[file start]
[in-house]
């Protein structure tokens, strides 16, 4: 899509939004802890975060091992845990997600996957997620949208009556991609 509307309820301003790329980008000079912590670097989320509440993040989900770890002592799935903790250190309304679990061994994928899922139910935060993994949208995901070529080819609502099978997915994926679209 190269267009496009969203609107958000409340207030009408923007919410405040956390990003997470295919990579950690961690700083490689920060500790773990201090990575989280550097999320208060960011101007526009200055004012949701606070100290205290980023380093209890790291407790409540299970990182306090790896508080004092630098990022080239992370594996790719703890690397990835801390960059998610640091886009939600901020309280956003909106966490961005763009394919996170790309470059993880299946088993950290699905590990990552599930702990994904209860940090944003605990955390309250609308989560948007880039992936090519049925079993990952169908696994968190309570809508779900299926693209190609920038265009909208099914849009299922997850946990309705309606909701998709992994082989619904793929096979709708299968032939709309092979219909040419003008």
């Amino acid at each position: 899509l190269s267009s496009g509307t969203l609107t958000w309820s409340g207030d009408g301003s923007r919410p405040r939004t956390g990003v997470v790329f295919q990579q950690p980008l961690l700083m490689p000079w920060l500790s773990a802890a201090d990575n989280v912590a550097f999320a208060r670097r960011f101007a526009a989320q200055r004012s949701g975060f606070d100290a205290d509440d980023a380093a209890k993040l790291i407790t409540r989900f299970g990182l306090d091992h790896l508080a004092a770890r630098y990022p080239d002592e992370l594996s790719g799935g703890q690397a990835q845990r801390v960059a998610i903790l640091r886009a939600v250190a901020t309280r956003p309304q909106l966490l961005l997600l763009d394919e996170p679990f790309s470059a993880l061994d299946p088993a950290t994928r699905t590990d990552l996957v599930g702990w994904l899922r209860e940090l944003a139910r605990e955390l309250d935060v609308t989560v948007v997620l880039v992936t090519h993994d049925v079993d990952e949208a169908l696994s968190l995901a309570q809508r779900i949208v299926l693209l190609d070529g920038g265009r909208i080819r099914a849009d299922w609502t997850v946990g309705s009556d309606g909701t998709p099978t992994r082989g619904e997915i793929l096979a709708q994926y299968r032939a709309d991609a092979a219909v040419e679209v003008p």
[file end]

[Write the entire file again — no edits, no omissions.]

[in-house]
């Protein structure tokens, strides 16, 4: 899509939004802890975060091992845990997600996957997620949208009556991609 509307309820301003790329980008000079912590670097989320509440993040989900770890002592799935903790250190309304679990061994994928899922139910935060993994949208995901070529080819609502099978997915994926679209 190269267009496009969203609107958000409340207030009408923007919410405040956390990003997470295919990579950690961690700083490689920060500790773990201090990575989280550097999320208060960011101007526009200055004012949701606070100290205290980023380093209890790291407790409540299970990182306090790896508080004092630098990022080239992370594996790719703890690397990835801390960059998610640091886009939600901020309280956003909106966490961005763009394919996170790309470059993880299946088993950290699905590990990552599930702990994904209860940090944003605990955390309250609308989560948007880039992936090519049925079993990952169908696994968190309570809508779900299926693209190609920038265009909208099914849009299922997850946990309705309606909701998709992994082989619904793929096979709708299968032939709309092979219909040419003008």
């Amino acid at each position: 899509l190269s267009s496009g509307t969203l609107t958000w309820s409340g207030d009408g301003s923007r919410p405040r939004t956390g990003v997470v790329f295919q990579q950690p980008l961690l700083m490689p000079w920060l500790s773990a802890a201090d990575n989280v912590a550097f999320a208060r670097r960011f101007a526009a989320q200055r004012s949701g975060f606070d100290a205290d509440d980023a380093a209890k993040l790291i407790t409540r989900f299970g990182l306090d091992h790896l508080a004092a770890r630098y990022p080239d002592e992370l594996s790719g799935g703890q690397a990835q845990r801390v960059a998610i903790l640091r886009a939600v250190a901020t309280r956003p309304q909106l966490l961005l997600l763009d394919e996170p679990f790309s470059a993880l061994d299946p088993a950290t994928r699905t590990d990552l996957v599930g702990w994904l899922r209860e940090l944003a139910r605990e955390l309250d935060v609308t989560v948007v997620l880039v992936t090519h993994d049925v079993d990952e949208a169908l696994s968190l995901a309570q809508r779900i949208v299926l693209l190609d070529g920038g265009r909208i080819r099914a849009d299922w609502t997850v946990g309705s009556d309606g909701t998709p099978t992994r082989g619904e997915i793929l096979a709708q994926y299968r032939a709309d991609a092979a219909v040419e679209v003008p």